Can we judge Federer, Nadal and Djokovic solely on their numbers at the major tournaments? The answer, emphatically, is no. Djokovic currently holds a 29-27 career head to head lead over Nadal and has a 27-23 record against Federer. Those figures matter. That strengthens the Serbian’s case. A feather in the cap of Federer is his astounding consistency. He has won 103 tournaments overall in his career while Nadal has amassed 86 and Djokovic 82. I doubt either Nadal or Djokovic will ever catch up to Federer. The larger question is: can Federer can move past Jimmy Connors, who owns an Open Era record 109 career titles? I doubt Federer will surpass Connors, but he has an outside chance. Federer once reached 23 consecutive semifinals at the majors (2004-2010) in his prime and made it to at least the quarterfinals in 36 straight majors (2004-2013). That is an unmatched standard of enduring excellence.

Djokovic will break Federer’s record for most weeks at No. 1 in the world next week when he goes to 311, and, if he can finish 2021 at No. 1, he would be the first man ever to end seven years stationed at the top. And what of Nadal? No one has ever dominated so comprehensively on a surface as he has on clay. So only time will tell where these three great men end up on the historical ladder of tennis. Meanwhile, we can all marvel at this trio as they make more history, inspire us with their heroics and wrap up their shining careers.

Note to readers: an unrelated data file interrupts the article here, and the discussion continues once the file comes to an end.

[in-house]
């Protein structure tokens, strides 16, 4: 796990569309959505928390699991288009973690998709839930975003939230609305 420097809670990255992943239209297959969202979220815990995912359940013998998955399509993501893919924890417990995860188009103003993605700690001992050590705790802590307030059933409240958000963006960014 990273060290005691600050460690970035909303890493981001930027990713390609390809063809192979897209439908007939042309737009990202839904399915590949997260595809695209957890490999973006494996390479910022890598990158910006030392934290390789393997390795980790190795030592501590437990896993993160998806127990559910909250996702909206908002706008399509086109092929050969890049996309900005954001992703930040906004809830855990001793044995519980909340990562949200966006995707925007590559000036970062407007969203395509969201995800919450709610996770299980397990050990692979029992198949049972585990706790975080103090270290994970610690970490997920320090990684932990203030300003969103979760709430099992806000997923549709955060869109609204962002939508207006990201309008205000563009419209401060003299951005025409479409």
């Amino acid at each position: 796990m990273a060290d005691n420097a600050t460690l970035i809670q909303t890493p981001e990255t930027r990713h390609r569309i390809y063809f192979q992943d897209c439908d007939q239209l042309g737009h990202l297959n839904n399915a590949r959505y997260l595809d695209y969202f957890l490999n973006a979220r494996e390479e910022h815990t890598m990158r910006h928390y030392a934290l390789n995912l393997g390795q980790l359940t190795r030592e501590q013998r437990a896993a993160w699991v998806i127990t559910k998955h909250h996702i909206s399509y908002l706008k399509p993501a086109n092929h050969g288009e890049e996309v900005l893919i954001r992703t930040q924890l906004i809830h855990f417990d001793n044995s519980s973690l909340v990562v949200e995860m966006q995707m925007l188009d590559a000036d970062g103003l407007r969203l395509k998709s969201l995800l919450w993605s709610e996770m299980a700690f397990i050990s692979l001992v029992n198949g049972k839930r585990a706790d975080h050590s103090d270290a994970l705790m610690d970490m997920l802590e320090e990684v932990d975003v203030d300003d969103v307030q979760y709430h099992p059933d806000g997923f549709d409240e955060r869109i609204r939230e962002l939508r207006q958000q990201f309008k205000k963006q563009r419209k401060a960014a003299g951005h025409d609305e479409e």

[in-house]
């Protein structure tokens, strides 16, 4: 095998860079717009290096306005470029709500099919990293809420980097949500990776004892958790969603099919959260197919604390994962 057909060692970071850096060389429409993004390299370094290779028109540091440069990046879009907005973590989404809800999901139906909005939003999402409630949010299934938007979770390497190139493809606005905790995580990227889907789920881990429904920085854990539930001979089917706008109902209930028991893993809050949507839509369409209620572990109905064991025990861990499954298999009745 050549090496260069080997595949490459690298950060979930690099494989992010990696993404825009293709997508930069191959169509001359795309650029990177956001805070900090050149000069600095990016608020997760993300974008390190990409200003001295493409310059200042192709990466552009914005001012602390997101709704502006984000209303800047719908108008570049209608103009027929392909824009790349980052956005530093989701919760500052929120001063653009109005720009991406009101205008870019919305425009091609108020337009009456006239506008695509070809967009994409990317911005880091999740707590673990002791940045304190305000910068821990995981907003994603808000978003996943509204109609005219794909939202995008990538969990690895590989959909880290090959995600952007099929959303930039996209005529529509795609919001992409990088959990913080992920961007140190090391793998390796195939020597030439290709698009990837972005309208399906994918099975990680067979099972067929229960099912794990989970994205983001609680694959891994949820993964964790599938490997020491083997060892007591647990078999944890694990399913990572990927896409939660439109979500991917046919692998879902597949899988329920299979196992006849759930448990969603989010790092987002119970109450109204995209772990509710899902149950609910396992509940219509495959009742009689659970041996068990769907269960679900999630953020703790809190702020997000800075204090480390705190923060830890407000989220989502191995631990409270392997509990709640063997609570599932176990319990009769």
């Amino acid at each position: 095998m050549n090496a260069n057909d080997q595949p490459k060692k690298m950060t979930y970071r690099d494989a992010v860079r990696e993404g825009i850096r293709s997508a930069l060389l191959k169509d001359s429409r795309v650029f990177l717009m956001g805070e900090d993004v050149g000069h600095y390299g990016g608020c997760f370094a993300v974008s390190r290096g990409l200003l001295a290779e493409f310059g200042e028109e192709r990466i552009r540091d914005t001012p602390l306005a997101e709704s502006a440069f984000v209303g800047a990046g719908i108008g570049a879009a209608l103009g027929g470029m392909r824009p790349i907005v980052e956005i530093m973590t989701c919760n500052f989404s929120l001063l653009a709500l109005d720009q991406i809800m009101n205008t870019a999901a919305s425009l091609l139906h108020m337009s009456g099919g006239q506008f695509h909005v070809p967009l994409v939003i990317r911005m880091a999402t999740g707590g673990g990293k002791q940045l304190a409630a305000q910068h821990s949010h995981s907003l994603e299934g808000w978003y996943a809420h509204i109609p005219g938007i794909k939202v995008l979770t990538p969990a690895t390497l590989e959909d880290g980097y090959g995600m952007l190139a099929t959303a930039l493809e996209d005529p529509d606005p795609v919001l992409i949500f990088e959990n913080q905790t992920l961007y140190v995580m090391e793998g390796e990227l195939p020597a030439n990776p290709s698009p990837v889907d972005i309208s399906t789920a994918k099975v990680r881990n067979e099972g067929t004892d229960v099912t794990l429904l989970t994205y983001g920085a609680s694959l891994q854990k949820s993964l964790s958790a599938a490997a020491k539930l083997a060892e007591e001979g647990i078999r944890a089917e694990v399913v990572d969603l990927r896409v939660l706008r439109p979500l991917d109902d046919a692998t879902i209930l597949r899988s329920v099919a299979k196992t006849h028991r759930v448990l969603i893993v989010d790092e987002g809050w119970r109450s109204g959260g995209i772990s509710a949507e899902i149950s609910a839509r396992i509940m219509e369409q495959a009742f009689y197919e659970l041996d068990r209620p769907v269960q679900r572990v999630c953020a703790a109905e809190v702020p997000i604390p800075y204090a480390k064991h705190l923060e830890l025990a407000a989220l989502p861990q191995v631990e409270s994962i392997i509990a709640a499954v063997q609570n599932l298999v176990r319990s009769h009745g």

Steve Flink has been reporting full time on tennis since 1974, when he went to work for World Tennis Magazine. He stayed at that publication until 1991. He wrote for Tennis Week Magazine from 1992-2007, and has been a columnist and writer for tennis.com and tennischannel.com for the past 14 years. Flink has written four books on tennis including “Dennis Ralston’s Tennis Workbook” in 1987; “The Greatest Tennis Matches of the Twentieth Century” in 1999; “The Greatest Tennis Matches of All Time” in 2012; and “Pete Sampras: Greatness Revisited”. The Sampras book was released in September of 2020 and can be purchased on Amazon.com. Flink was inducted into the International Tennis Hall of Fame in 2017.

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‘Super Confident’ Nick Kyrgios Admits Admiration for Medvedev Ahead Of Clash

Nick Kyrgios has had positive things to say about Daniil Medvedev ahead of their second round meeting in Montreal.

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Nick Kyrgios (@atptour - Twitter)

Nick Kyrgios has spoken highly of world number one Daniil Medvedev ahead of their second round clash in Montreal.

 

Kyrgios is in some of the best form in his career having reached the final of Wimbledon last month.